Saturday, August 10, 2019

Nonverbal Communication in Dating Relationships Essay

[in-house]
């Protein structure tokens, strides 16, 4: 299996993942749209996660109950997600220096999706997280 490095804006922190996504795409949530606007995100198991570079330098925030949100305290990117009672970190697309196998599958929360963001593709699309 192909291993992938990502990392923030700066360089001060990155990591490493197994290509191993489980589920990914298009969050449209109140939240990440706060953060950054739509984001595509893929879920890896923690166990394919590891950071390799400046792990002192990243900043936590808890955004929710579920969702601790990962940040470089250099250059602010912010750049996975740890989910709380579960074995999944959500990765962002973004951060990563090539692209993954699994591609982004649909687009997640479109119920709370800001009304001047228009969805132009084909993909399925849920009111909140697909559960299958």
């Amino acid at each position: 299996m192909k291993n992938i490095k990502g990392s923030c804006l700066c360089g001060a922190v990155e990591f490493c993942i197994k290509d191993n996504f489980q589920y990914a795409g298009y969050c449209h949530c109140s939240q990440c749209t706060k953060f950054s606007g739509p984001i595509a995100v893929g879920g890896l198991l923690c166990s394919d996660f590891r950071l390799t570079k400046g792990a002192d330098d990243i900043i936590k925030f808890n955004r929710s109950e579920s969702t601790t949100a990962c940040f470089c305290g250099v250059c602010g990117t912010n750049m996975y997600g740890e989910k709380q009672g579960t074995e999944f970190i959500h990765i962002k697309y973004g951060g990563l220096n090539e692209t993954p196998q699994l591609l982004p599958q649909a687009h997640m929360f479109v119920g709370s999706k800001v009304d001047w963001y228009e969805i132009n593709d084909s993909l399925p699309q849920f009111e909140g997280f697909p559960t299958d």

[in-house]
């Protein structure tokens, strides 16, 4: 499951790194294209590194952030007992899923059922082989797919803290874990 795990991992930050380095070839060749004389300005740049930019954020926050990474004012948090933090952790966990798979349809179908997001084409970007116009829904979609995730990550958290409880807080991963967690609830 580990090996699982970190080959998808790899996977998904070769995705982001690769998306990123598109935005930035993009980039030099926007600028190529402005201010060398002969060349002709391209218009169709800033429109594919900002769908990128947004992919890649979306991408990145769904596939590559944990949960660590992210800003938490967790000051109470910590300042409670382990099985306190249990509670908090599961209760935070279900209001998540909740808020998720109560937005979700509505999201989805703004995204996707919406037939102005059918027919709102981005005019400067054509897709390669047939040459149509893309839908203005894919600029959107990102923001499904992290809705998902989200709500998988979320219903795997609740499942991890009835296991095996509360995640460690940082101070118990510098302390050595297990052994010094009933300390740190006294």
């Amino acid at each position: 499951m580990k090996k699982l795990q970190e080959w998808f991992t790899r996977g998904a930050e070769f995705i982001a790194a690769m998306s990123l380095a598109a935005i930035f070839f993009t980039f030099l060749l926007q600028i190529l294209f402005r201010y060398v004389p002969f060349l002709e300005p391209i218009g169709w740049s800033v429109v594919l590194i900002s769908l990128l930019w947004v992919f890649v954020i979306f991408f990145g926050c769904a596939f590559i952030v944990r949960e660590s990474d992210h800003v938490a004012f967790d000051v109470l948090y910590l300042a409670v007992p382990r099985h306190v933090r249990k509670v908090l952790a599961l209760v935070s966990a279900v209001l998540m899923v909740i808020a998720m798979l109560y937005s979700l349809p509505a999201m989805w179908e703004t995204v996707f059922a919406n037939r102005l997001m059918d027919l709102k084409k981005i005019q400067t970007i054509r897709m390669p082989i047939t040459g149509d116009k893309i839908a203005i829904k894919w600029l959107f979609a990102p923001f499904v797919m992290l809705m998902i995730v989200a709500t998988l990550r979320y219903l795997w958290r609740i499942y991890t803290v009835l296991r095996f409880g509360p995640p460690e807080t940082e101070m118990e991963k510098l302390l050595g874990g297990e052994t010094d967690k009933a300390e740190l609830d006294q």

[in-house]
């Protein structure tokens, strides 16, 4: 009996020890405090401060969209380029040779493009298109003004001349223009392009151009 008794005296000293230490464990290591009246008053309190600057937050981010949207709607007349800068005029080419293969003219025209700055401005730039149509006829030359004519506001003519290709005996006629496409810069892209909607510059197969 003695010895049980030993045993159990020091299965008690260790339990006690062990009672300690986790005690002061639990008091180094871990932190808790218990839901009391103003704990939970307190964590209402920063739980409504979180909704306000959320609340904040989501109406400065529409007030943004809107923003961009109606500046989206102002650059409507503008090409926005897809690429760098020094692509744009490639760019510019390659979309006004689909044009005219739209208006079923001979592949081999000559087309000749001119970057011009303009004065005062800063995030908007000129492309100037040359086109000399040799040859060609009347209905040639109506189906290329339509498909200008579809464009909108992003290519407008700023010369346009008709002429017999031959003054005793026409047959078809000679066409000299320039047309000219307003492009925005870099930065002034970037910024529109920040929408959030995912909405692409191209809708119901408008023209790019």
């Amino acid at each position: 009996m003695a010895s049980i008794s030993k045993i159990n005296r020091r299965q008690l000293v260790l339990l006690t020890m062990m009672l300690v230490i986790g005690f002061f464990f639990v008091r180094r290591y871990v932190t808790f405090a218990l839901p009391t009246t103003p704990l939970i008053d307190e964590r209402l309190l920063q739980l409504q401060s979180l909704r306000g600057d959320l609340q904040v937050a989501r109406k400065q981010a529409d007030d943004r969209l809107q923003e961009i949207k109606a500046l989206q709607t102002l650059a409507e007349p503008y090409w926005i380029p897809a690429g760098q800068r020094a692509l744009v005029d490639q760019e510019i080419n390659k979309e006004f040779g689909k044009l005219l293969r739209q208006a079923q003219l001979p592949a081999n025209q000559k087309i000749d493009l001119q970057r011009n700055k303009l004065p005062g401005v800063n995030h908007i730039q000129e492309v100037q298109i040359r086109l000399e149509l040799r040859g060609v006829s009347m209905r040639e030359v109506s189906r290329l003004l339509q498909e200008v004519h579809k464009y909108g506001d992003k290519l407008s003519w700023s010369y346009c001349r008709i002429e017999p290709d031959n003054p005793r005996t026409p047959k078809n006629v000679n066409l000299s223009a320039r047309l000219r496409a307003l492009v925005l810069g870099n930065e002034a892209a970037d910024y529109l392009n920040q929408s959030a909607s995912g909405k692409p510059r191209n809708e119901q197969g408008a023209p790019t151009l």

Nonverbal Communication in Dating Relationships - Essay Example Through studies of communications between individuals, for example, researchers have discovered a correlation in six specific motives for interpersonal communications, pleasure, affection, inclusion, escape, relaxation, and control, (Myers, 2001). Individuals will direct their interpersonal communications, both verbal and nonverbal, to satisfy one or more of these motives. During interpersonal communications it is most often what is not said that concerns individuals rather than what is said. A wife may wonder more about what is implied by the flat tone of her husband's voice than by what he has stated verbally. An employee may begin to distrust his boss if during private conversations the boss avoids eye contact with the employee (Le Poire, 2002). Researchers generally agree that all communications having both verbal and nonverbal elements comprise two levels of meaning and that both have a report and a command function. "The report aspect is the content and is concerned with what i s verbalized. The command aspect is synonymous with the relational message and is concerned with what the entire message implies about the relationship: how communicators feel about their partner, about themselves in the relationship, and about the relationship in general." (Le Poire, 2002) The lack of understanding regarding nonverbal messages is partiall... Direct eye contact, for example, can mean to imply intimacy as well as anger. What determines the meaning of this behavior is the host of nonverbal cues displayed at the same time. No one nonverbal cue can be interpreted without considering the additional nonverbal behaviors. By example then the message implied by direct eye contact can only be determined by observing the proximity of the communicator, body orientation, other facial expressions, and the behavior of the communicator's hands and arms. If the communicator is standing close, smiling, and touching gently they are communicating intimacy. If they are grimacing while pointing a finger at the other's chest, they are communicating anger (Le Poire, 2002). Research regarding communication and nonverbal immediacy behaviors between marital partners has only recently started to receive serious attention (Hinkle, 1999). Some of the research indicates that an important nonverbal immediacy behavior required to sustain a relationship is the partners liking one another (Hinkle, 1999). "Liking performs an important function in relational maintenance. However, it is not clear exactly what behaviors married partners use to maintain their relationships" (Hinkle, 1999). Additional research suggests that partners engaging in nonverbally immediate behaviors view each other in a more positive way than those who do not engage in nonverbally immediate behaviors (Richmond, 2003). While much research has started to accumulate regarding nonverbal and verbal communications between married partners and the use of nonverbal immediacy behaviors to maintain these marital relationships, research regarding how these communication methods influences the early stages of a pre-marital relationship is only now beginning to

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